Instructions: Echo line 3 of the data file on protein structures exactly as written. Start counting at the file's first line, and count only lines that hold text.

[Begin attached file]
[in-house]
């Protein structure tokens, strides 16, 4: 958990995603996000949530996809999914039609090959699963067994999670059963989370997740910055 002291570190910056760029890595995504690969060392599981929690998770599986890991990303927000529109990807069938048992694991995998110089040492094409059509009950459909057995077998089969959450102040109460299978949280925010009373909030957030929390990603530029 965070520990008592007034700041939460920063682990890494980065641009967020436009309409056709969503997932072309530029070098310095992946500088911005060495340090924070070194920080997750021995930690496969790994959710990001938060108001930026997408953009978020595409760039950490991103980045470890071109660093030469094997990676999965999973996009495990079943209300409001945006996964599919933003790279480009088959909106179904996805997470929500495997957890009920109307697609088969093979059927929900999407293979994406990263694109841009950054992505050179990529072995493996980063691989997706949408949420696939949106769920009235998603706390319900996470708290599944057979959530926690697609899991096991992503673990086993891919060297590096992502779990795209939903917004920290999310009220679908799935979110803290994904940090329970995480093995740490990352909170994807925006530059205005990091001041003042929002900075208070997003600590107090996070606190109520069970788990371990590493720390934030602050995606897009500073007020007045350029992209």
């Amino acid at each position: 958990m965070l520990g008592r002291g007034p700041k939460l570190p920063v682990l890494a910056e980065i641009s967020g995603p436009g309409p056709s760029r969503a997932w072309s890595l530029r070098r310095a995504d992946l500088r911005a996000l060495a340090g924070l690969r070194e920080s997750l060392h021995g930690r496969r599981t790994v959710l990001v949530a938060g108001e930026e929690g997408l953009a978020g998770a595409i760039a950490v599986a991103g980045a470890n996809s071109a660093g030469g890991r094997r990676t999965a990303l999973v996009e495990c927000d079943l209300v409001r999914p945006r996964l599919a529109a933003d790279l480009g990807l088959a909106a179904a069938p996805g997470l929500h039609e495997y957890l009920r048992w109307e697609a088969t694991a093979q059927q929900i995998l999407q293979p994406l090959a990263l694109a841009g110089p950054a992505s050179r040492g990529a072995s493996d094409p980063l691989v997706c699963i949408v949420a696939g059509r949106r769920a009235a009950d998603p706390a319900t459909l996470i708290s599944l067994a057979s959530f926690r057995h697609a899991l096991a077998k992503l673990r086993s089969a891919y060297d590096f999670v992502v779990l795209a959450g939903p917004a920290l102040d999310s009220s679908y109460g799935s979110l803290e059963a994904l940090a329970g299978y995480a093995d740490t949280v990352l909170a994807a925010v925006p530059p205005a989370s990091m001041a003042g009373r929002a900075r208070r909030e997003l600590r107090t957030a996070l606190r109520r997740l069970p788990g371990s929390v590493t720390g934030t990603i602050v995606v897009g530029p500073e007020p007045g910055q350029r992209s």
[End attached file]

């Amino acid at each position: 958990m965070l520990g008592r002291g007034p700041k939460l570190p920063v682990l890494a910056e980065i641009s967020g995603p436009g309409p056709s760029r969503a997932w072309s890595l530029r070098r310095a995504d992946l500088r911005a996000l060495a340090g924070l690969r070194e920080s997750l060392h021995g930690r496969r599981t790994v959710l990001v949530a938060g108001e930026e929690g997408l953009a978020g998770a595409i760039a950490v599986a991103g980045a470890n996809s071109a660093g030469g890991r094997r990676t999965a990303l999973v996009e495990c927000d079943l209300v409001r999914p945006r996964l599919a529109a933003d790279l480009g990807l088959a909106a179904a069938p996805g997470l929500h039609e495997y957890l009920r048992w109307e697609a088969t694991a093979q059927q929900i995998l999407q293979p994406l090959a990263l694109a841009g110089p950054a992505s050179r040492g990529a072995s493996d094409p980063l691989v997706c699963i949408v949420a696939g059509r949106r769920a009235a009950d998603p706390a319900t459909l996470i708290s599944l067994a057979s959530f926690r057995h697609a899991l096991a077998k992503l673990r086993s089969a891919y060297d590096f999670v992502v779990l795209a959450g939903p917004a920290l102040d999310s009220s679908y109460g799935s979110l803290e059963a994904l940090a329970g299978y995480a093995d740490t949280v990352l909170a994807a925010v925006p530059p205005a989370s990091m001041a003042g009373r929002a900075r208070r909030e997003l600590r107090t957030a996070l606190r109520r997740l069970p788990g371990s929390v590493t720390g934030t990603i602050v995606v897009g530029p500073e007020p007045g910055q350029r992209s």